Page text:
Wait a second. Let's check the date again. Apparently, it's not 1977 any more, so why are so many people still using terrible passwords to protect their most sensitive data?
At this point, Yoda might chime in with a snarky, "Lazy, they are." And if you've seen the Top 25 Worst Passwords of 2015 from SplashData, you would say he's right. With passwords like "123456" and "password" still topping the charts, there's no new hope for terrible passwords to disappear forever. And with new additions like "princess," "solo" and "starwars" showing up around highly anticipated movie releases, those are exactly the droids that hackers are looking for. Sure makes their job easy.
If you think that choosing a horrible password is a bad habit, check out these other Deadly Security Sins. You'll see that choosing what your password is might not be as bad as how you use it.
The reality is, no one can be completely certain why people choose to use bad passwords. But it happens all the time, and hackers love it. Part two of the same reality is that passwords aren't going away anytime soon. But no matter how strong your password is (and by strong, we mean "hard to remember"), enterprises have to move beyond reliance on passwords alone.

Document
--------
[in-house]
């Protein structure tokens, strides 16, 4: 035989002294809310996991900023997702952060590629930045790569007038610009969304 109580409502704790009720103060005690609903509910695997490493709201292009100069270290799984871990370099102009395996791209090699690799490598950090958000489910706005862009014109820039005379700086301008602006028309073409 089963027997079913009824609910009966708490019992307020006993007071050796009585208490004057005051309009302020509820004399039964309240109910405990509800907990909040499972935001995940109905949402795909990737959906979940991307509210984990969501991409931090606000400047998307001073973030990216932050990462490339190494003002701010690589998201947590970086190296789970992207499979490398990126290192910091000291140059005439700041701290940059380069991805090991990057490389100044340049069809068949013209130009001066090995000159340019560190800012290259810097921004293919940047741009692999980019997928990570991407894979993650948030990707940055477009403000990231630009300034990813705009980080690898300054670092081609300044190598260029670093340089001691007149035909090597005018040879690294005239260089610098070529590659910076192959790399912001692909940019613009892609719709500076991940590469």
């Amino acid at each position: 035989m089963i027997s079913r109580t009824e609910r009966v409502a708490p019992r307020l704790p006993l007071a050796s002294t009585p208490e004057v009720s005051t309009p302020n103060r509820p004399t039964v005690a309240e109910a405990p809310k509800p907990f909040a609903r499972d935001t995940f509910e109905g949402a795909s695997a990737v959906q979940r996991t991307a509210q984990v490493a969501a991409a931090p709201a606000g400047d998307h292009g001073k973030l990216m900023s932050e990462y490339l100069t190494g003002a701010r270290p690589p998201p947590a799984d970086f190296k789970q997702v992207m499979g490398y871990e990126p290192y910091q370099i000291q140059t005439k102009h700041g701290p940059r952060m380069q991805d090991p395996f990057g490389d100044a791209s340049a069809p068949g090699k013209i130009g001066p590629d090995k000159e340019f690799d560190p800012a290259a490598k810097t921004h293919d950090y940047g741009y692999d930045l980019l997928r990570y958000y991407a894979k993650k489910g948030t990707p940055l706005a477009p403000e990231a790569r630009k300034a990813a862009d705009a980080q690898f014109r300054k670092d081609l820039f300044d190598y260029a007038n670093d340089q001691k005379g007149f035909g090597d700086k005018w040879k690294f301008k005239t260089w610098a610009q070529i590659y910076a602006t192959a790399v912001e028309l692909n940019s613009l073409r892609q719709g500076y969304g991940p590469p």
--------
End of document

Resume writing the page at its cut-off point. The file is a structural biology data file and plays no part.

Better security is not light years away
A future without passwords is just around the corner. Companies are already taking steps toward this future by adopting technologies like single sign-on and multi-factor authentication to eliminate the need for multiple passwords and to ensure that the right people are accessing the right things. They're even embracing the power of biometrics, which is the most unique factor of authentication around.
As our world becomes more mobile, and we all connect with more devices and things, passwords just won't be able to exist. We need security that uses identity, not passwords, to let us access what we need in a safe and seamless fashion. That technology is already here, and we don't need to use a Jedi mind trick to convince you that it's only going to get better.